While evolving, her generative art so far has tended to have vibrant colors, geometric patterns, symmetries, and crisp textures co-existing with organic shapes. She gets inspiration from a variety of sources – some mundane, some exotic; some traditional, some unexpected; some specific, some diffused – colors in rare stones, textures in snake skins, graffiti, wall art, digital illustrations, acrylic pouring, mandalas, ethnic fabrics, looking out the window during a long taxi ride, Indian culture, or feedback from a trusted friend. She maintains an ever growing list of ideas – ranging from small tweaks to an existing project to entirely new projects or styles. Her process involves starting with an idea, prototyping the core of it to see if it feels right, and then iterating, iterating, iterating. The joy and mystery is in seeing where the iterations lead!
She gets energy out of creative expression. Some of it through her art – both digital and analog. Some of it through her research in AI. In fact, the two intersect – part of her work is on developing AI that can enhance human creativity – give people new tools for creative expression.
She was born in Tulsa, Oklahoma, USA. But you wouldn’t guess from her name, how she looks, or how she sounds. She has lived in Riyadh, Saudi Arabia. She grew up in Ahmedabad, India. She currently lives in San Francisco, USA. She has an abysmal sense of space and orientation. She has an excellent sense of time. She hates small talk. She loves deep connections with people. She appeared in Forbes’ list of 20 “Incredible Women Advancing A.I. Research”.
She has dabbled in sketching, painting, origami, dancing, music all her life – she was decent at some of this, not so much at the rest :) She was first introduced to AI in 2003 in junior year of college and has worked in AI since. She was introduced to generative art in 2018, when her day-job presented fewer opportunities to be hands-on with code. Generative art scratched the itch to code as well as explore AI for creativity.
Find out more about Devi’s art at http://stateoftheheart.ai/. You can also find her on Twitter, Instagram, Foundation and fxhash.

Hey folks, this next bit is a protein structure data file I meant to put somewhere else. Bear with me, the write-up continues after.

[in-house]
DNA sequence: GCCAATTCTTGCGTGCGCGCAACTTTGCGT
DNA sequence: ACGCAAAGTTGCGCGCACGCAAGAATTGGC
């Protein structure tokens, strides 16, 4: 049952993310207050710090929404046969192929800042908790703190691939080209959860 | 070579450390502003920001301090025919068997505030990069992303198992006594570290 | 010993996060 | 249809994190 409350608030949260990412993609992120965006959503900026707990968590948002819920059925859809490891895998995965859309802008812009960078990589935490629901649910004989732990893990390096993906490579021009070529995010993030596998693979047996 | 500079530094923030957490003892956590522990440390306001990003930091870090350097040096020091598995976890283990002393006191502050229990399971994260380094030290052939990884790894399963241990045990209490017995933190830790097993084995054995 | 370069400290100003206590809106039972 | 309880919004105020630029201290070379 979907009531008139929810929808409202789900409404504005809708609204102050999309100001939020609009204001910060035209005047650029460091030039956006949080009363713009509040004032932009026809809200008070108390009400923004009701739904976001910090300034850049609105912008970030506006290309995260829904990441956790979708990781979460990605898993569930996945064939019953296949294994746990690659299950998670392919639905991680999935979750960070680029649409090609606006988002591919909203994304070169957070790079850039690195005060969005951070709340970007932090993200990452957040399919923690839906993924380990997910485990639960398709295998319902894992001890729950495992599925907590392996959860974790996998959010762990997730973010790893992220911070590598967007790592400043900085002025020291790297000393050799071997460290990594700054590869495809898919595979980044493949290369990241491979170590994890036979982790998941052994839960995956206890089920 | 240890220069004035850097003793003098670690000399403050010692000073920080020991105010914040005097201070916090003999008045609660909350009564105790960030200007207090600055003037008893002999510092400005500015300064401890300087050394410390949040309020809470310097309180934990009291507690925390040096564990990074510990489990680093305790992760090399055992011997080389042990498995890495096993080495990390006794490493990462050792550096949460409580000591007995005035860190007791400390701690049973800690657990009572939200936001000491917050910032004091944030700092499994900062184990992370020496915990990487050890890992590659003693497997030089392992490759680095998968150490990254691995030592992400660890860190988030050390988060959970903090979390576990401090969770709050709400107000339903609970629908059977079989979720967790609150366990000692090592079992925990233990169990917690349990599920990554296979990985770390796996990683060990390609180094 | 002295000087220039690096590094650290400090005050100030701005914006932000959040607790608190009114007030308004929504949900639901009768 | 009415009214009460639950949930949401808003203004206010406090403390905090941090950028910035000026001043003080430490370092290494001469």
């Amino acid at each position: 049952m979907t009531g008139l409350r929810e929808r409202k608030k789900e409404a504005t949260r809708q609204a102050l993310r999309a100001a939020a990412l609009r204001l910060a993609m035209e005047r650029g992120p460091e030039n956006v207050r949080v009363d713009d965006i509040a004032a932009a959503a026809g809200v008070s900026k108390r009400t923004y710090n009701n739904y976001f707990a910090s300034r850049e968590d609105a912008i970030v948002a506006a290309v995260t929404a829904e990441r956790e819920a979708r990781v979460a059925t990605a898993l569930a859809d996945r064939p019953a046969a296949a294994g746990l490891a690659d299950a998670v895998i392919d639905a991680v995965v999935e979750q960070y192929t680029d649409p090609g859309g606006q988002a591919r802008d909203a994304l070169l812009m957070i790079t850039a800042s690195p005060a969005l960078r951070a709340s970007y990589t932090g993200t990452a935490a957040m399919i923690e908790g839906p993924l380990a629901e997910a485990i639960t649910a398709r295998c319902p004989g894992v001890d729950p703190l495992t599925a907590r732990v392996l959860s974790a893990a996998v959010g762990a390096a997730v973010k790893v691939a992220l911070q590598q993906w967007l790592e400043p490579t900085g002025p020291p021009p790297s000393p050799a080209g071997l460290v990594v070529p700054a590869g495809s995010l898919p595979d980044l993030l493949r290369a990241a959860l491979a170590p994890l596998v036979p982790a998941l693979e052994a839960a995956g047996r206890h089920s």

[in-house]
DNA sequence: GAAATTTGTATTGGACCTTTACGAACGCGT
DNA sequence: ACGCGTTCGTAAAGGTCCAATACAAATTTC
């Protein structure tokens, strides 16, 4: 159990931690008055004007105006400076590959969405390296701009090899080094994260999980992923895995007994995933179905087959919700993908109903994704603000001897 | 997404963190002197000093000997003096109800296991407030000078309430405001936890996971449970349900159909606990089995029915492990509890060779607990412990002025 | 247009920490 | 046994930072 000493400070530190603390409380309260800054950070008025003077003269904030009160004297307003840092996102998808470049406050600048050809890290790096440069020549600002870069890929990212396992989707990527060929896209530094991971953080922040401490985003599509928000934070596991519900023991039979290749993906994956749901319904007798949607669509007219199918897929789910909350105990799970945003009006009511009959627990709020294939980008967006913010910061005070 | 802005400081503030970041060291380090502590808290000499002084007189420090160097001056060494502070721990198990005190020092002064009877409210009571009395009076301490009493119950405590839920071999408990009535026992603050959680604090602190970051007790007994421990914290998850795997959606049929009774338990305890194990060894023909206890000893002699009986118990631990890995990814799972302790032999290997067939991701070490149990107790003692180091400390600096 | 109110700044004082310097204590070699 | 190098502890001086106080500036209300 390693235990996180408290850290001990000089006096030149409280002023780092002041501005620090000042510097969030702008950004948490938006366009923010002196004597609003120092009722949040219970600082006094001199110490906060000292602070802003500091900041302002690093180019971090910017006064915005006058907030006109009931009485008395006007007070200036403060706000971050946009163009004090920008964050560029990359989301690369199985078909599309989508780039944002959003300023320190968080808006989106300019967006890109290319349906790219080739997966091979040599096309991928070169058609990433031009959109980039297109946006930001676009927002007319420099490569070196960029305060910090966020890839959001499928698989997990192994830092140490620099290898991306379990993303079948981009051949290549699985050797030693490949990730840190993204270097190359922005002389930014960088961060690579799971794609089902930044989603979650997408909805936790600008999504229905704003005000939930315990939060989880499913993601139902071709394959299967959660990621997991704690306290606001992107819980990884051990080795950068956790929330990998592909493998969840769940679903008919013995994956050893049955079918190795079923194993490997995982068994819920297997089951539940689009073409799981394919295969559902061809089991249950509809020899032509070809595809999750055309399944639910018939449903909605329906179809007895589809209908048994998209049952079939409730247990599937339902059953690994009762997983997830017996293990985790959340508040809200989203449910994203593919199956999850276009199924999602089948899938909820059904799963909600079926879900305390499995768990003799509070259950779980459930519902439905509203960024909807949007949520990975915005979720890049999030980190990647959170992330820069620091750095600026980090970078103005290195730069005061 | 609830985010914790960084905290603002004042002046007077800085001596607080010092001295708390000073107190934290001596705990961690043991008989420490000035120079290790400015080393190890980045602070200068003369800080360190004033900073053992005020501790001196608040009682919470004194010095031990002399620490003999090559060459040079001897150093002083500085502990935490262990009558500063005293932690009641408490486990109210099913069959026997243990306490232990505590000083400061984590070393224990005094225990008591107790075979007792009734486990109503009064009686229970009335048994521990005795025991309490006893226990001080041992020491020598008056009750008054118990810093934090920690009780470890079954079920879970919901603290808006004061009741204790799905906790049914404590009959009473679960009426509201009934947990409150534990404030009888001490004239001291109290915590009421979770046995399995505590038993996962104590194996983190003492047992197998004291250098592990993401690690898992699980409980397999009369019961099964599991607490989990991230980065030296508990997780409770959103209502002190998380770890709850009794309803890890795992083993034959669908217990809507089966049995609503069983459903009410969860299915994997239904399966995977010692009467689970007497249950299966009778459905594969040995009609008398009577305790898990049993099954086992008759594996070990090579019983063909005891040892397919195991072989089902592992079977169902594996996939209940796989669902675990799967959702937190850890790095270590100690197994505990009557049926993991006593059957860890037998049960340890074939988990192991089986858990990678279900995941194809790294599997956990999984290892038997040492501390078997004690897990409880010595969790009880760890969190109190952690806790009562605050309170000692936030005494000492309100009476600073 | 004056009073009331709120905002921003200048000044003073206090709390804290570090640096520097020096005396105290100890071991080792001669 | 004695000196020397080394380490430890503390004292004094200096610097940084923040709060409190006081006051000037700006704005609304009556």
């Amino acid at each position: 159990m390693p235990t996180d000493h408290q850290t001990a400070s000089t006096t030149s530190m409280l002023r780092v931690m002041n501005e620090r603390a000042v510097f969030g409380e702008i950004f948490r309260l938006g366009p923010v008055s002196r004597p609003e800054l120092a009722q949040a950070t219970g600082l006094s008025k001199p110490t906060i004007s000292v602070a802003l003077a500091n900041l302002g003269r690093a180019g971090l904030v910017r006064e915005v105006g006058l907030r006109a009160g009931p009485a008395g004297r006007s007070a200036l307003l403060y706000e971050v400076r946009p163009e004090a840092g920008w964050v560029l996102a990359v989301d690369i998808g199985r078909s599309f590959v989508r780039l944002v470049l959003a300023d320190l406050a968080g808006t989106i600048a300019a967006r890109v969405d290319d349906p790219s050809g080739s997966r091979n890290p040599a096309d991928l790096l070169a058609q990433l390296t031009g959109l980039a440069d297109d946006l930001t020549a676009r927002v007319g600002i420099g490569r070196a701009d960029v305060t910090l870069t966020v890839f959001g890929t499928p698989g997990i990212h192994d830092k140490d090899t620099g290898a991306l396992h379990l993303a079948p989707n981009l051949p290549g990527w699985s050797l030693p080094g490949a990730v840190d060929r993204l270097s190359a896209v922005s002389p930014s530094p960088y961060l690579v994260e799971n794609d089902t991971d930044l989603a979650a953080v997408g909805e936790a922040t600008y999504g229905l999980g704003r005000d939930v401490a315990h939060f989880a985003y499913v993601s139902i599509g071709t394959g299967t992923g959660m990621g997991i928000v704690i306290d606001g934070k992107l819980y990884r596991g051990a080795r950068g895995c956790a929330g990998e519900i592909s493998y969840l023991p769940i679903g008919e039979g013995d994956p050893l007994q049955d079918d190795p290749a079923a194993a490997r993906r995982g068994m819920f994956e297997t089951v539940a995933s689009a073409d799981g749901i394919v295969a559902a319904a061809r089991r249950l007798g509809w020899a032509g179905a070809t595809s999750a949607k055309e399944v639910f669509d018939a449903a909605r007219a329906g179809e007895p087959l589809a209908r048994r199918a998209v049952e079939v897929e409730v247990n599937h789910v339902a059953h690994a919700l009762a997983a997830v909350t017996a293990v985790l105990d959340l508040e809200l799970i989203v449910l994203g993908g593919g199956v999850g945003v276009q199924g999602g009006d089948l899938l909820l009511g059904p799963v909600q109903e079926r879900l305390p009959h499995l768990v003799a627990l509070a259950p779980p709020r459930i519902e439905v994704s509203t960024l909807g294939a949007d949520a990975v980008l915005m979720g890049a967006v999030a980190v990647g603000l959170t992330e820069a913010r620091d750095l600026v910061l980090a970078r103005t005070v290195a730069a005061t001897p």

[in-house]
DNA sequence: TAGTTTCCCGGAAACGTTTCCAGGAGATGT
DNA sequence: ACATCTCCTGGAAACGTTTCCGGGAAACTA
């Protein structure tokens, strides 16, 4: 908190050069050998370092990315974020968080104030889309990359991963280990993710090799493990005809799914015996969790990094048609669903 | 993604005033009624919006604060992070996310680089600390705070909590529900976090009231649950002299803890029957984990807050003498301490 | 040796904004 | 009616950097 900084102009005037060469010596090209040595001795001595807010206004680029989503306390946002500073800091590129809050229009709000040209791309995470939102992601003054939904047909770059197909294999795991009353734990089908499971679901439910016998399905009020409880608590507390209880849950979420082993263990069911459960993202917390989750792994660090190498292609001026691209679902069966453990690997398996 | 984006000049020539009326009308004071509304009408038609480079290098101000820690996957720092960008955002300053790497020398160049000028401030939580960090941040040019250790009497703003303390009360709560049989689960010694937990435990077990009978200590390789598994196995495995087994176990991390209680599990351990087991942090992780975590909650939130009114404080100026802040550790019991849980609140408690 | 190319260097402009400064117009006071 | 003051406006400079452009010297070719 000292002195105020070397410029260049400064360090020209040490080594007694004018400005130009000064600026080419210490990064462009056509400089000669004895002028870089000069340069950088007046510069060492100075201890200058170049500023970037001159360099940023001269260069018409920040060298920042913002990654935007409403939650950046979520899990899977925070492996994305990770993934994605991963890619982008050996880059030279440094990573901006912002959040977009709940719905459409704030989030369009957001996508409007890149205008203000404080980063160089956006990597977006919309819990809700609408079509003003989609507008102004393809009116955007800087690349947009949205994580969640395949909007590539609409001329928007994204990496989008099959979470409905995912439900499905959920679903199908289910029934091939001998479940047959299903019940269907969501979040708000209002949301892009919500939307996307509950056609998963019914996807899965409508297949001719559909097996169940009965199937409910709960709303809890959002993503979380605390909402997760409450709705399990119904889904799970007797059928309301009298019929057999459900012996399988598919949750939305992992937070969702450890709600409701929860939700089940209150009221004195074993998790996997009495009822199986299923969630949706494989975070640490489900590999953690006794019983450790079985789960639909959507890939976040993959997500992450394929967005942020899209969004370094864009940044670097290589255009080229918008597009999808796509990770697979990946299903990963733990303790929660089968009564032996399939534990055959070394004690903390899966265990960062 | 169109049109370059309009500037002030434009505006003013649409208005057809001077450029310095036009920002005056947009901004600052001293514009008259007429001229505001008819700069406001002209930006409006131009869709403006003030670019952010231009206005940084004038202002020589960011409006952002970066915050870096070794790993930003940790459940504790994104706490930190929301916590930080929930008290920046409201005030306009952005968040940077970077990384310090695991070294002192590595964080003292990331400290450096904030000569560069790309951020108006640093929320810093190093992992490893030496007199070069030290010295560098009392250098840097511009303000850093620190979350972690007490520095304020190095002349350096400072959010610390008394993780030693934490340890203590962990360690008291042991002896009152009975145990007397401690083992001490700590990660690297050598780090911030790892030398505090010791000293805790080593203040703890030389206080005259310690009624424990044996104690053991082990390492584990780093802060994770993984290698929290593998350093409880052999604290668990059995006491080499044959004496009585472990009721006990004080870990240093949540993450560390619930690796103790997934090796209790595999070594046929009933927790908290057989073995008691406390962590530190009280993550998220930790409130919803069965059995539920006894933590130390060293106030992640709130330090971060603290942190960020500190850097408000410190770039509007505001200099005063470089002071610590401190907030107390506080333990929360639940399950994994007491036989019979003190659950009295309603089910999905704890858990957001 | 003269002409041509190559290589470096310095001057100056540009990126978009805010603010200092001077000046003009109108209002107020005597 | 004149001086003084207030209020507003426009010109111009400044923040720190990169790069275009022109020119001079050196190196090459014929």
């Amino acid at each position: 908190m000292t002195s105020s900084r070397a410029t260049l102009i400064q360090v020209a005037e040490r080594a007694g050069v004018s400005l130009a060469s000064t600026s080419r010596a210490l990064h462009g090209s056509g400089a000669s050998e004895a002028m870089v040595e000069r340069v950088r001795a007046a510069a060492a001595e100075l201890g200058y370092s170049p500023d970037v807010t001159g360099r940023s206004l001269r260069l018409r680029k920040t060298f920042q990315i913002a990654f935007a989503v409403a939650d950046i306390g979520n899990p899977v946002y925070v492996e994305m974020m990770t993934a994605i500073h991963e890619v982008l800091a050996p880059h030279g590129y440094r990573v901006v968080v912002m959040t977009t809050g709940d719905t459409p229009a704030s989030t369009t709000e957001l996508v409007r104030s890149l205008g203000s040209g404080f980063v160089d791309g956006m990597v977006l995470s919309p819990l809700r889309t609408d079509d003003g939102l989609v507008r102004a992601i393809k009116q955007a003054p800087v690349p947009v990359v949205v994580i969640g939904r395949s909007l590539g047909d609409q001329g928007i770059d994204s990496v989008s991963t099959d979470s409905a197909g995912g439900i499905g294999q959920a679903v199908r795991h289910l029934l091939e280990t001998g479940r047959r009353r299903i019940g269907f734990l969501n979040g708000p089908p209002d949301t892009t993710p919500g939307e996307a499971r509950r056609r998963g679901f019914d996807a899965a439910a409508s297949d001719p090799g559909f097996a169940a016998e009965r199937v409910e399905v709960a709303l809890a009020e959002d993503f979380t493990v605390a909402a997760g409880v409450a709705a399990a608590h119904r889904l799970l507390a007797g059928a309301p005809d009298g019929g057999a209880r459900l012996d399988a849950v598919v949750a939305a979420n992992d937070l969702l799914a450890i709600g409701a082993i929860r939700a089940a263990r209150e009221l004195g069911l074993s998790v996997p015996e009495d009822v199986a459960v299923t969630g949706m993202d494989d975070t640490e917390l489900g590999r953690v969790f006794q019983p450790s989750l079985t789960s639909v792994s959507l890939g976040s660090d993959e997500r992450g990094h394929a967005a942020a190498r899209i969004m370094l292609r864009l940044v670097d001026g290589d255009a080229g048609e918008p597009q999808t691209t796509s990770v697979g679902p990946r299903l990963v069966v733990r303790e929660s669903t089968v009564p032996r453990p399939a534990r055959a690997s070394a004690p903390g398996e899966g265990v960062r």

Abhishek Das is a scientist working on using artificial intelligence for discovering catalysts that can enable large-scale renewable energy storage, as part of the Open Catalyst Project.
Abhishek was born and raised in New Delhi, India, and moved to the United States in 2016 for his PhD. He first learnt how to write code back in middle school, and his first project was a graph plotting library written in C++. At the time, the results had felt magical — the program could visualize almost any function! He has been in awe of the power of software ever since.
Abhishek’s favorite stress-buster is playing the piano; he is a trained pianist and has been playing since he was 5. In a parallel universe, he’d be teaching music. Some day!
He has admired generative art and artists from the sidelines for years. What he finds fascinating about generative art is that the core ideas and constraints are simple, but there’s infinite room for randomness to take over and for complexity to emerge.
Inspired by Devi’s enthusiasm, he recently decided to take the plunge into generative art. His art explores algorithms that mimic textures from the physical world — paper, ink, cloth, sand, water — which sometimes come together in unexpected, otherworldly ways to create beautiful outputs. Aragnation has hints of this.
More about Abhishek on his webpage. He is also on Twitter.
Below are several Aragnations.